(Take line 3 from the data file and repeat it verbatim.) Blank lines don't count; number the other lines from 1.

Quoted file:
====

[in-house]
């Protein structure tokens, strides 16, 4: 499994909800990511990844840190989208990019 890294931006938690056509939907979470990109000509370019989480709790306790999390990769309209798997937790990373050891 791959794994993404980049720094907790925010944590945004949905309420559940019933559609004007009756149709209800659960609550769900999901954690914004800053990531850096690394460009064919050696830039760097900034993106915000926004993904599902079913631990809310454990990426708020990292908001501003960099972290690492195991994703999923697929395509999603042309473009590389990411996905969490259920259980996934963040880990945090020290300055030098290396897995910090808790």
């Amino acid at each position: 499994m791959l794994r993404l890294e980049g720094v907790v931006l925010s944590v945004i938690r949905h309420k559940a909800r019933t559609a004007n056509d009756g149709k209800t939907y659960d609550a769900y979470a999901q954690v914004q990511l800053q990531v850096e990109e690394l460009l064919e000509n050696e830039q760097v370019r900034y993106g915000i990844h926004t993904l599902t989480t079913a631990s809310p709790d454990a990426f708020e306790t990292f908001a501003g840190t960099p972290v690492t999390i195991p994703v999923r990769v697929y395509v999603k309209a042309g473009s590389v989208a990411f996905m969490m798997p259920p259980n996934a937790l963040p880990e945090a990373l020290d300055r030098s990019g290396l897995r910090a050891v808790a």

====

């Amino acid at each position: 499994m791959l794994r993404l890294e980049g720094v907790v931006l925010s944590v945004i938690r949905h309420k559940a909800r019933t559609a004007n056509d009756g149709k209800t939907y659960d609550a769900y979470a999901q954690v914004q990511l800053q990531v850096e990109e690394l460009l064919e000509n050696e830039q760097v370019r900034y993106g915000i990844h926004t993904l599902t989480t079913a631990s809310p709790d454990a990426f708020e306790t990292f908001a501003g840190t960099p972290v690492t999390i195991p994703v999923r990769v697929y395509v999603k309209a042309g473009s590389v989208a990411f996905m969490m798997p259920p259980n996934a937790l963040p880990e945090a990373l020290d300055r030098s990019g290396l897995r910090a050891v808790a």